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Food inflation has become a major issue for many households in the UK, with reports that items as staple as tins of beans near-doubling in price within a year. What exactly is the food inflation crisis, and how can an average household navigate it safely?
Food prices have risen considerably in recent years, largely as a function of the wider cost-of-living crisis. Between trade difficulties borne out by the UK’s departure from the EU, the devaluing of the pound sterling against the dollar, and the shortage of seasonal workers to pick domestically grown produce, prices for food products and raw ingredients have gone up exponentially.
What makes food inflation a particularly notable issue for the average household is not just the regularity with which we buy food; the rate of food inflation against rising costs in other areas is also a point of major concern. While the overall rate of inflation, averaged across a wide array of products and services, just breached 10% in late 2022, the cost of food products increased significantly more – with some food products experiencing meteoric rises against others.
So, what can be done to reduce the impact of food inflation on your household? There are a few ways to approach this, across the length of the supply chain and also with regard to your own habits as a consumer.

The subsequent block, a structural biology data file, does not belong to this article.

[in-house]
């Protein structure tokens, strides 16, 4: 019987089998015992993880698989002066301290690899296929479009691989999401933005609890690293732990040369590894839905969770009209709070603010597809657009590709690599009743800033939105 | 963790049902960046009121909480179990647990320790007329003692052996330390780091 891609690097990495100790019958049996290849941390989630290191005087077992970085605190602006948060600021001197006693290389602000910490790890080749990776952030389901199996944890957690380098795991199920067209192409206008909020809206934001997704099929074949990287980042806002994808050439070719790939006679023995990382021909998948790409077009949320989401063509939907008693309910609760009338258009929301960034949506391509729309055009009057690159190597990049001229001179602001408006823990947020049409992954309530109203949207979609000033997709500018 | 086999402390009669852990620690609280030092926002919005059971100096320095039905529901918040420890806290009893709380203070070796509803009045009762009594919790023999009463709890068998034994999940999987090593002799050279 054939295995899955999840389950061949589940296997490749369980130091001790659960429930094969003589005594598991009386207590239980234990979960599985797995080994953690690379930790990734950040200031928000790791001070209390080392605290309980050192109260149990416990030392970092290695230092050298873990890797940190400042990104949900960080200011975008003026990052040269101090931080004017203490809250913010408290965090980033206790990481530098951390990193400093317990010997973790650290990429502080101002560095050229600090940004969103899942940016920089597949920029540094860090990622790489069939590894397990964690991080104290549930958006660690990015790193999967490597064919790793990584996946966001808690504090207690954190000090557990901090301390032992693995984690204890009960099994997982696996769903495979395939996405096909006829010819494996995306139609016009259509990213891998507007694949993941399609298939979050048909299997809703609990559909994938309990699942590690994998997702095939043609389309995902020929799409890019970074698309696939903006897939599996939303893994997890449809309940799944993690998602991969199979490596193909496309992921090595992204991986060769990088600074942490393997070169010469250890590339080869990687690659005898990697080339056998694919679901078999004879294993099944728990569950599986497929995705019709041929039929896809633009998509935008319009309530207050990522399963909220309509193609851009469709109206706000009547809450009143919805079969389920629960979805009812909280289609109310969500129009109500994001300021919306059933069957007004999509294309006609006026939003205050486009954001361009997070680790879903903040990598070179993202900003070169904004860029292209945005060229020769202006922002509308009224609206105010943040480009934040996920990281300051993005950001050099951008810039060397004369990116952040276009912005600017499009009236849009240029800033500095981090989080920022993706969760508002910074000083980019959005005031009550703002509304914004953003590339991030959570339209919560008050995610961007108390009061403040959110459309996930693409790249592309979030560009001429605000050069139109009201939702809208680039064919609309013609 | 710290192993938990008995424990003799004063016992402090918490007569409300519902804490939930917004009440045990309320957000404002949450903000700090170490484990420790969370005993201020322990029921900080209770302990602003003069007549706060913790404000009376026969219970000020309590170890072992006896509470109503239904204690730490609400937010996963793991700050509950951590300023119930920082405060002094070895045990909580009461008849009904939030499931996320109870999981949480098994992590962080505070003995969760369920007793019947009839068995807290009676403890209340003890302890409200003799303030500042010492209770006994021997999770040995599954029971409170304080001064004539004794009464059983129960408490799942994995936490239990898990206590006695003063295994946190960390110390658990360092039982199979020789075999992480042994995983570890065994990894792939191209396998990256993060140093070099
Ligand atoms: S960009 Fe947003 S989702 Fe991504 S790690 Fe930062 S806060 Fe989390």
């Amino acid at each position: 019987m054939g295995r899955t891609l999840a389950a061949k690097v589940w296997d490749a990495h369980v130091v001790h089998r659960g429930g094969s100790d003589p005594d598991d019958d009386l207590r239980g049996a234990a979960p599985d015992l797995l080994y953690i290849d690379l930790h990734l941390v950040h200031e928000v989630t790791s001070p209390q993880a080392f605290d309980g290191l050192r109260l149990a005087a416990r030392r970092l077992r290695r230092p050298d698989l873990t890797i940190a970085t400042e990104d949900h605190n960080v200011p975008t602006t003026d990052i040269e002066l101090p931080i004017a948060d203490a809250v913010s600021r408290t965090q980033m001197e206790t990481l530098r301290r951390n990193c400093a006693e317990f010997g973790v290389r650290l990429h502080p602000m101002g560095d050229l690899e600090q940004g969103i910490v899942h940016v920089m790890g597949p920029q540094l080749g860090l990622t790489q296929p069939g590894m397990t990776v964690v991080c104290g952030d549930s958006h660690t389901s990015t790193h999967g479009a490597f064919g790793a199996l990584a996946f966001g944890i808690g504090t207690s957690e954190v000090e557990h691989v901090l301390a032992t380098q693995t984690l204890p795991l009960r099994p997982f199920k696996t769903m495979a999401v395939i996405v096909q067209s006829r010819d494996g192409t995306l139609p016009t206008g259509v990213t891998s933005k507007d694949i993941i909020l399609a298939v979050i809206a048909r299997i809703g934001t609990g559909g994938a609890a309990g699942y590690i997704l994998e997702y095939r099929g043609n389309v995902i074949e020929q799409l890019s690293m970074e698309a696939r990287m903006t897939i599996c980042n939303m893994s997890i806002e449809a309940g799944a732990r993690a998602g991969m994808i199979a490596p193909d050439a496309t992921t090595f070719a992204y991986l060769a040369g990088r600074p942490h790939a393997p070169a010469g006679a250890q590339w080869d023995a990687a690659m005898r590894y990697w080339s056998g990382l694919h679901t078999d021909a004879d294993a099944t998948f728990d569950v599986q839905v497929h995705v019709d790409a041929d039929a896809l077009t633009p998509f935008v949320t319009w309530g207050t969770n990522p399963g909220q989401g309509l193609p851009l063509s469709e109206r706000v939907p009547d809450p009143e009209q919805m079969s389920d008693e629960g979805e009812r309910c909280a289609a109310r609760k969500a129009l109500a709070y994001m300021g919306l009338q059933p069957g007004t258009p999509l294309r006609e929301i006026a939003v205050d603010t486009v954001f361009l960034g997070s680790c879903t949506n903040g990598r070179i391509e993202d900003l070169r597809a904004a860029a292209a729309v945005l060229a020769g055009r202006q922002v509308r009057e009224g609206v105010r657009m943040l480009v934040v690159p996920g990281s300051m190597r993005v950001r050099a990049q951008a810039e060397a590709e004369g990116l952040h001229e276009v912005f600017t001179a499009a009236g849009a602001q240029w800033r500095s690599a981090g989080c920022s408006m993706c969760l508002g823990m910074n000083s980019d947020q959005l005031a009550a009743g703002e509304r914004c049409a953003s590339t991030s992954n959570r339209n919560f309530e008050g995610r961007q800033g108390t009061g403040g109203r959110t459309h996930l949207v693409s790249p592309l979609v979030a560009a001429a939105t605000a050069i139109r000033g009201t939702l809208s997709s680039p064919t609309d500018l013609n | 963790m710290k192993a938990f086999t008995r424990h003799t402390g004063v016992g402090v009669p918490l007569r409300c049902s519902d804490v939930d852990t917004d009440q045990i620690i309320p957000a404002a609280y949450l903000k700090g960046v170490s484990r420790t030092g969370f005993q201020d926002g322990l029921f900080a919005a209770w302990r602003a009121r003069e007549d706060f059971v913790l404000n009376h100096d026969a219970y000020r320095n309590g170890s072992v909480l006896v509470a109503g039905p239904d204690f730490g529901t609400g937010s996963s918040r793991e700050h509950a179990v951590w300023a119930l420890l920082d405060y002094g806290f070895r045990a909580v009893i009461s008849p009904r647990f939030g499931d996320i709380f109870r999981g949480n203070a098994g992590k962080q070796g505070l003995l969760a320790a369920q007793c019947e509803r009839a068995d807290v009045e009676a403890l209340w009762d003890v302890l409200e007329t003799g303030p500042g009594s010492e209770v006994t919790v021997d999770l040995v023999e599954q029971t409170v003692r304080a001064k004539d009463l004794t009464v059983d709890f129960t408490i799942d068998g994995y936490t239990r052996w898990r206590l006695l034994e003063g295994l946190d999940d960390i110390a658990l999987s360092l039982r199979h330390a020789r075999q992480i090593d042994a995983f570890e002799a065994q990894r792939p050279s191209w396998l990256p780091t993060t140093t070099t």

One particularly hands-on way to circumvent the meteoric rises in the costs of food is to, quite simply, grow it yourself. With allotments oversubscribed in the UK, the best option would be to convert available garden space into an at-home allotment, and to grow an abundance of root vegetables and bush berries ‘in-house’. Fruit cages would help reduce losses to local pests, while a well-placed greenhouse can provide both security and the atmosphere for growing Mediterranean produce.
If growing your own produce is not a viable route to go down – whether due to lack of immediate funds or lack of time to give to your impromptu allotment – you can still benefit from locally-grown fruit and veg. Supermarkets were once the cheap option for fresh produce, but today the local farmer’s market is much more likely to yield an affordable basket of goods. There is the added bonus of putting money directly in the hands of your neighbours or local economy, too!
Lastly, there is something to be said of simply adopting shrewdness as a priority when it comes to shopping and budgeting. The price rises are steep but not uniform, making some recipes much cheaper to make than others. Meanwhile, own-brand alternatives to name-brand items are significantly lower in price, and can make a shop significantly cheaper in the process.
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